By the 19th century, Ironbridge had had many well-known visitors, including Benjamin Disraeli, but by the mid-20th century the settlements and industries of the gorge were in decline. In 1986, though, Ironbridge became part of a UNESCO World Heritage Site (which covers the wider Ironbridge Gorge area) and has become a major tourist attraction within Shropshire. Most industries in Ironbridge are now tourist-related; however, the Merrythought teddy bear company (established in 1930) is still manufacturing in Ironbridge and has a small museum there too. Amongst other things, the village is still host to a Post Office, pharmacy, various pubs, cafés and many successful small shops.

Ironbridge was struck by an F1/T2 tornado on 23 November 1981, as part of the record-breaking nationwide tornado outbreak on that day.[3] On Thursday 10 July 2003 The Queen and the Duke of Edinburgh made a visit to Shropshire which included a visit to Ironbridge, and a walk over the bridge itself.[4]

An annual Coracle Regatta is held in August on the River Severn at Ironbridge, along with many other events throughout the year. This is mainly because the coracle-making family of Rogers lived in Ironbridge for several generations. Just outside Ironbridge in Coalbrookdale is the Ironbridge Institute, a partnership between the University of Birmingham and the Ironbridge Gorge Museum Trust offering postgraduate and professional development in heritage.


Ironbridge has an annually recurring problem of flooding from the River Severn, as do many other parts of Shropshire. Flooding has previously caused much damage and disruption to the Wharfage, which accommodates both The Swan and White Hart pubs, and various private homes. Starting in February 2004, DEFRA in association with the Environment Agency implemented a portable barrier which is erected at times of floods. At its peak, the flood water has reached a depth of one metre against the barrier.

Notable peopleEdit

  • The Rogers Family (1778 - 2003) known for building and using coracles on the River Severn for generations [5]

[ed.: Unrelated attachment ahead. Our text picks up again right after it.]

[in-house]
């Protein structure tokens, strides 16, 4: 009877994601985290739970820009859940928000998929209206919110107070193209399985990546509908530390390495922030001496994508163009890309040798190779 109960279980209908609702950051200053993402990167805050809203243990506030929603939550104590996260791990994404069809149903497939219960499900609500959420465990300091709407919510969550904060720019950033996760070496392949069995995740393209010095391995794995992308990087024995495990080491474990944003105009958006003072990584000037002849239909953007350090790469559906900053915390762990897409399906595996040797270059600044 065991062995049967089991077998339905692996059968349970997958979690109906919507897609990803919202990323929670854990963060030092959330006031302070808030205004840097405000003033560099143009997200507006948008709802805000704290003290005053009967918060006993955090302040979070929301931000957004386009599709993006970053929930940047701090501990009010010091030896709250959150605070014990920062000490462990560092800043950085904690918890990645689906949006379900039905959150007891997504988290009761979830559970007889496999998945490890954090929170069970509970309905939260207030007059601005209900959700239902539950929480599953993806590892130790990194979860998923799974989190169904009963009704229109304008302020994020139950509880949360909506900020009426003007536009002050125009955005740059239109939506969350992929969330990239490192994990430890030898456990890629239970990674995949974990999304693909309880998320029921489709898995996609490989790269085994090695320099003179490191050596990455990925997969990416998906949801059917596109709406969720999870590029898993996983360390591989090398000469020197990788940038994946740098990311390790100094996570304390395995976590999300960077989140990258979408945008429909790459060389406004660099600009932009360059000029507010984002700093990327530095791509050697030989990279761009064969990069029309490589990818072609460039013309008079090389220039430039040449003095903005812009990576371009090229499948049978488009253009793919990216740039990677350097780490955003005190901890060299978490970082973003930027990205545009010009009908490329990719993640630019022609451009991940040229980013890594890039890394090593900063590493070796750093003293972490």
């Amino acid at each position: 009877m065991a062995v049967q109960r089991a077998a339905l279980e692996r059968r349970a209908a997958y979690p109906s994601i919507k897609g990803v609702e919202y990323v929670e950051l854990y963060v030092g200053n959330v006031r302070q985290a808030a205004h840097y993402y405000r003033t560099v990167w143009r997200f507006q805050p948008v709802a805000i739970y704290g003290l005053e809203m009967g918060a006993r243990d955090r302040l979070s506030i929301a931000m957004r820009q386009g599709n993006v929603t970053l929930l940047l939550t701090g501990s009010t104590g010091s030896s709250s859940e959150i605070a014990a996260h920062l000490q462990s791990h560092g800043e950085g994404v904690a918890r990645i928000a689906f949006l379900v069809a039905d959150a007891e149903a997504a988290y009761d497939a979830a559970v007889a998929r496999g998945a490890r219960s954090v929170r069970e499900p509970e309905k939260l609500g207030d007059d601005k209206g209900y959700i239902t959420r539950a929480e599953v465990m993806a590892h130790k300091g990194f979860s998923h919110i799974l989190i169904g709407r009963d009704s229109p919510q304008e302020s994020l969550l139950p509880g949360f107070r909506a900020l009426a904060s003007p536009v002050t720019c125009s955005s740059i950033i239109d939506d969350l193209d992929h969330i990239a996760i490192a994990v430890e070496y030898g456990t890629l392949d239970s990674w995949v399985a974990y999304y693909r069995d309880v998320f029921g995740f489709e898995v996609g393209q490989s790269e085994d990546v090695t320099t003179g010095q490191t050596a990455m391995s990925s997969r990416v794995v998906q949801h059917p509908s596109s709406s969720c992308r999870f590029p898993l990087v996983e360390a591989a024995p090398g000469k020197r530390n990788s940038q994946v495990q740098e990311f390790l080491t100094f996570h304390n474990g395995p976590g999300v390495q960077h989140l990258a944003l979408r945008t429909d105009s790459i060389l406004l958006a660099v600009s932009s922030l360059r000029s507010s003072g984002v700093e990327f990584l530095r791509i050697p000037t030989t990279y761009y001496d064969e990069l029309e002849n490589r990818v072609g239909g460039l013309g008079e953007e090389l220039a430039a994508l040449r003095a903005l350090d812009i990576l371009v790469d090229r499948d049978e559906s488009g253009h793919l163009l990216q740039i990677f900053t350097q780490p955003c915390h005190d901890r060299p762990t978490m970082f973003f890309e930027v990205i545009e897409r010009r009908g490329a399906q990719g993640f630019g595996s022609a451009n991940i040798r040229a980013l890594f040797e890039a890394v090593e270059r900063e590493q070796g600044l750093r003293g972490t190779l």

• George Sedgwick (1846 – 1934) was a British trade union leader.[6]
  • Billy Wright CBE (1924 – 1994) was an English footballer,[7] who spent his whole career at Wolverhampton Wanderers F.C. and the first footballer in the world to earn 100 international caps
  • Roger Squires (born 1932) is a British crossword compiler,[8] lives in Ironbridge, the world's most prolific compiler
  • Ian Blakemore (born 1965) was an English cricketer,[9] left-handed batsman and left-arm slow bowler who played for Herefordshire
  • Cancer are a death/thrash metal band[10] formed in Ironbridge in 1988, which released five full-length albums, broke up, and re-formed at least twice

See alsoEdit


  1. ^ "Civil Parish population 2011". Retrieved 30 July 2018.
  2. ^ a b Peter Francis (2013). Shropshire War Memorials, Sites of Remembrance. YouCaxton Publications. pp. 135–136. ISBN 978-1-909644-11-3.
  3. ^
  4. ^ "Royal visit timetable". 9 July 2003. Archived from the original on 11 March 2005. Retrieved 9 October 2009.
  5. ^ Ironbridge Coracle Trust website[unreliable source?]
  6. ^ The Who's Who of Radical Leicester by Ned Newitt Retrieved 30 July 2018.
  7. ^ "The Ironbridge Rocket". BBC Shropshire. 29 October 2014. Retrieved 30 July 2018.
  8. ^ "Meet the Telegraph's cryptic crossword maestro". The Daily Telegraph. 30 April 2010. Retrieved 30 July 2018.
  9. ^ "Ian Blakemore". ESPNcricinfo. ESPN. Retrieved 30 July 2018.
  10. ^ "U.K. Death Metallers Cancer To Reform..." 12 September 2013. Retrieved 30 July 2018.

External linksEdit